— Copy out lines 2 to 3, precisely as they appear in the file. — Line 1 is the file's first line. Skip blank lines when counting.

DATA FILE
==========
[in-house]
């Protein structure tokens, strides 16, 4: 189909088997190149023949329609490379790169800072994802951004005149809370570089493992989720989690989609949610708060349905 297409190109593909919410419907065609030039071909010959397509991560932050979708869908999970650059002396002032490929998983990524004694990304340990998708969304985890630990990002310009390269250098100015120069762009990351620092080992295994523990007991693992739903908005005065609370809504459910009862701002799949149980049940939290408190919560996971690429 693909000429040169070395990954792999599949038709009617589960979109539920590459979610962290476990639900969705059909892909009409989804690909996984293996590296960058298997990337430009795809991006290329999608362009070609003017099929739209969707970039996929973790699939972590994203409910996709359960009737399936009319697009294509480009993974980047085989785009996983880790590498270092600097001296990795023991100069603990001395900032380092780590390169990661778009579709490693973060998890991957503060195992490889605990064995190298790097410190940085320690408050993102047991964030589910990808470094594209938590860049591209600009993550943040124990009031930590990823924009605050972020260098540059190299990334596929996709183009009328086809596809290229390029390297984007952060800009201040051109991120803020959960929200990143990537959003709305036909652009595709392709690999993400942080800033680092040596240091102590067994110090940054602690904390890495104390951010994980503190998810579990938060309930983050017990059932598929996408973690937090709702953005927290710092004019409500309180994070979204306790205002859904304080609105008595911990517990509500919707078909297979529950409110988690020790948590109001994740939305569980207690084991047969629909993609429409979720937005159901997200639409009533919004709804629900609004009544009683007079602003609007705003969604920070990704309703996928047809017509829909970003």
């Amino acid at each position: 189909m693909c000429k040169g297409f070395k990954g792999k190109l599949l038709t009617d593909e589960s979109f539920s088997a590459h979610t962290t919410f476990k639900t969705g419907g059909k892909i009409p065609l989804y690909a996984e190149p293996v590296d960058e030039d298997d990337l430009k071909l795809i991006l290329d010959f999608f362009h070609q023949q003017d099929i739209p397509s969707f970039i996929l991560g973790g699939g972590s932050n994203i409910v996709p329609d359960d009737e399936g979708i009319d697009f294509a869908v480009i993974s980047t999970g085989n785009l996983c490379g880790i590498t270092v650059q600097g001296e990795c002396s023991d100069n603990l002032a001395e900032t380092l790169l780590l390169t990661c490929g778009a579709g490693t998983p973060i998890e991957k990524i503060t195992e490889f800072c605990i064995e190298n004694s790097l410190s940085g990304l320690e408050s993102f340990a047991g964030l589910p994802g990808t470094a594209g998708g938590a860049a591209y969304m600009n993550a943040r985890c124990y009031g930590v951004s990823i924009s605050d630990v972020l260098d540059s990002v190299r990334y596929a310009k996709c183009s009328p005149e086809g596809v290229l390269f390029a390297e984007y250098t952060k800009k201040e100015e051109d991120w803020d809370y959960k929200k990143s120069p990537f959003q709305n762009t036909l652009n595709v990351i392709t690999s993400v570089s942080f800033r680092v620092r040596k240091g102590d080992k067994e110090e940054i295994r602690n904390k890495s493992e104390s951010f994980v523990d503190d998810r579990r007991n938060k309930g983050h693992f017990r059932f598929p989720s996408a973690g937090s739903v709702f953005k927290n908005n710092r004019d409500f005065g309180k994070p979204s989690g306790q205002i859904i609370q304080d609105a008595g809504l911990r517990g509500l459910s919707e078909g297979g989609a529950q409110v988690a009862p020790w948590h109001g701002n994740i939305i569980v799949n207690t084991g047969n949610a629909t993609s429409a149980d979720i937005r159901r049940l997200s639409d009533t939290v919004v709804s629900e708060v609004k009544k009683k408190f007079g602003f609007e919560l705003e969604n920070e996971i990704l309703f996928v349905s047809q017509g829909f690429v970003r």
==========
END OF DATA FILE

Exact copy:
């Protein structure tokens, strides 16, 4: 189909088997190149023949329609490379790169800072994802951004005149809370570089493992989720989690989609949610708060349905 297409190109593909919410419907065609030039071909010959397509991560932050979708869908999970650059002396002032490929998983990524004694990304340990998708969304985890630990990002310009390269250098100015120069762009990351620092080992295994523990007991693992739903908005005065609370809504459910009862701002799949149980049940939290408190919560996971690429 693909000429040169070395990954792999599949038709009617589960979109539920590459979610962290476990639900969705059909892909009409989804690909996984293996590296960058298997990337430009795809991006290329999608362009070609003017099929739209969707970039996929973790699939972590994203409910996709359960009737399936009319697009294509480009993974980047085989785009996983880790590498270092600097001296990795023991100069603990001395900032380092780590390169990661778009579709490693973060998890991957503060195992490889605990064995190298790097410190940085320690408050993102047991964030589910990808470094594209938590860049591209600009993550943040124990009031930590990823924009605050972020260098540059190299990334596929996709183009009328086809596809290229390029390297984007952060800009201040051109991120803020959960929200990143990537959003709305036909652009595709392709690999993400942080800033680092040596240091102590067994110090940054602690904390890495104390951010994980503190998810579990938060309930983050017990059932598929996408973690937090709702953005927290710092004019409500309180994070979204306790205002859904304080609105008595911990517990509500919707078909297979529950409110988690020790948590109001994740939305569980207690084991047969629909993609429409979720937005159901997200639409009533919004709804629900609004009544009683007079602003609007705003969604920070990704309703996928047809017509829909970003």
């Amino acid at each position: 189909m693909c000429k040169g297409f070395k990954g792999k190109l599949l038709t009617d593909e589960s979109f539920s088997a590459h979610t962290t919410f476990k639900t969705g419907g059909k892909i009409p065609l989804y690909a996984e190149p293996v590296d960058e030039d298997d990337l430009k071909l795809i991006l290329d010959f999608f362009h070609q023949q003017d099929i739209p397509s969707f970039i996929l991560g973790g699939g972590s932050n994203i409910v996709p329609d359960d009737e399936g979708i009319d697009f294509a869908v480009i993974s980047t999970g085989n785009l996983c490379g880790i590498t270092v650059q600097g001296e990795c002396s023991d100069n603990l002032a001395e900032t380092l790169l780590l390169t990661c490929g778009a579709g490693t998983p973060i998890e991957k990524i503060t195992e490889f800072c605990i064995e190298n004694s790097l410190s940085g990304l320690e408050s993102f340990a047991g964030l589910p994802g990808t470094a594209g998708g938590a860049a591209y969304m600009n993550a943040r985890c124990y009031g930590v951004s990823i924009s605050d630990v972020l260098d540059s990002v190299r990334y596929a310009k996709c183009s009328p005149e086809g596809v290229l390269f390029a390297e984007y250098t952060k800009k201040e100015e051109d991120w803020d809370y959960k929200k990143s120069p990537f959003q709305n762009t036909l652009n595709v990351i392709t690999s993400v570089s942080f800033r680092v620092r040596k240091g102590d080992k067994e110090e940054i295994r602690n904390k890495s493992e104390s951010f994980v523990d503190d998810r579990r007991n938060k309930g983050h693992f017990r059932f598929p989720s996408a973690g937090s739903v709702f953005k927290n908005n710092r004019d409500f005065g309180k994070p979204s989690g306790q205002i859904i609370q304080d609105a008595g809504l911990r517990g509500l459910s919707e078909g297979g989609a529950q409110v988690a009862p020790w948590h109001g701002n994740i939305i569980v799949n207690t084991g047969n949610a629909t993609s429409a149980d979720i937005r159901r049940l997200s639409d009533t939290v919004v709804s629900e708060v609004k009544k009683k408190f007079g602003f609007e919560l705003e969604n920070e996971i990704l309703f996928v349905s047809q017509g829909f690429v970003r």